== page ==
I had as a reference this drawing from Those Amazing Cab Forwards...



This drawing originally convinced me that the globe valve ran back down into the boiler, though I had no idea why or what purpose it would serve.  Ultimately, I decided this drawing is probably wrong (like so much info about this loco).  If you look closely at the thing inside the cylinder the globe valve is connected to, it looks just like the steam collector connected to the throttle.  I concluded that the water probably didn't get up that high, and that both were most likely steam collectors, which left the lower one free to supply the air pump.  While it meant I'd have to change what I'd already done, I decided to connect the air pump steam supply line to this globe valve.

Figures 1 and 2 ultimately led me to conclude that the steam supply line comes off the cylinder globe valve, runs aft horizontally above the handrail, then down on the left side of the pump, through a tee, then aft through a second globe valve and into the smoke box.  I'm not sure why it's connected to the smokebox, but after months of staring at these photos, it' the only thing that seems to fit what I see.

Here are the completed pump and steam supply line...



and the two fit together...



and here they are mounted to the boiler...





The air line runs back to the end of the running board, through a connector, and into a hose...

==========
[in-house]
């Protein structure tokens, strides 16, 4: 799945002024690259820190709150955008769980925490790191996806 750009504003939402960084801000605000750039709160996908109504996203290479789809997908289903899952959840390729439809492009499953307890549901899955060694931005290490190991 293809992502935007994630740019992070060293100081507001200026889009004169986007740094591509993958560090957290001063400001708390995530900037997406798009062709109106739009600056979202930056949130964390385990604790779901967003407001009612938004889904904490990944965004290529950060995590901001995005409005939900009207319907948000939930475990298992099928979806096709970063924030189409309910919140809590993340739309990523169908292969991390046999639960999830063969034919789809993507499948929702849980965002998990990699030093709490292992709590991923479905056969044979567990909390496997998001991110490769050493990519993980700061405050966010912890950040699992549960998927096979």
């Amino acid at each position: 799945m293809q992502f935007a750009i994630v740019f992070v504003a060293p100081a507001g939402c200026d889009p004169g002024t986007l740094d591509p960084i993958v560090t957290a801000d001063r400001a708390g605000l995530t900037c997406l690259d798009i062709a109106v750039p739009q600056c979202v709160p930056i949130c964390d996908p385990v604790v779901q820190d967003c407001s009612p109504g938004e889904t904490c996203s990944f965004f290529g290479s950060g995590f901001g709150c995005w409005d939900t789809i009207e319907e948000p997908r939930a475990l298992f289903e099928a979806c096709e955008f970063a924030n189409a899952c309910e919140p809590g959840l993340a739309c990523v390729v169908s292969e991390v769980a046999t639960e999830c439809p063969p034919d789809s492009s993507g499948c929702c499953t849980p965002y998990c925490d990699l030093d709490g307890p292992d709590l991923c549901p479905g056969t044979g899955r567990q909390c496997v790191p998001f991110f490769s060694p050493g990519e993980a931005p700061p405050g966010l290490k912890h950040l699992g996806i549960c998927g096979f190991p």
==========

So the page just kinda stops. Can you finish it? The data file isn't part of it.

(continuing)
which in turn runs through another connector and into the large air tank on the tender...



Finally, on the 1-year anniversary of this project, I thought it would be fun to take a couple comparison photos from the same camera angle as my primary prototype photo. :)

The prototype...



The Model...





Still more things to do before she's ready for paint, but she's getting real close!!! 
 

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Dwight!
That is some real fine work you have done there!  Bet you feel like you have learned a lot in this year.  My hat is off to ya.  Btw, are you going to make the change to the stack?
 

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Thanks Bob. Yes, I've certainly learned a lot this year. hehehe

The stack is one of those things still left to do. I'm not going to change what's already there, but I am going to turn an insert for the top. All of the later photos show it already removed, but I kinda like the look of it. :) Figure 2 must be an intermediate transition period. The spark arrestor is already gone and the whistle has been moved, but the headlight hasn't yet been raised up and there's no sand dome.
 

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Dwight,

Beautiful work on the air pump. And a fantastic job on the photography for a sise-by-side comparison with the prototype!

Best regards,

Alan
 

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Thanks Alan. :)

Charles - thanks for the link.  That's Tom Farin's #21 page.  He put that together from discussions on MLS when Bob Baxter and Chris Walas were building their sparkie versions a few years back.  It's been useful to me throughout this project.  Doesn't say anything about the air pump or its plumbing though. ;)

Part of the fun (to me) of this whole thing has been the research.  Same with my yet-to-be-started On30 layout based upon the SPC.  I enjoy learning about local history and how my area used to look.  It's fun to come across a street name like "Lick Mill Rd." and know where it came from. /DesktopModules/NTForums/themes/mls/emoticons/laugh.gif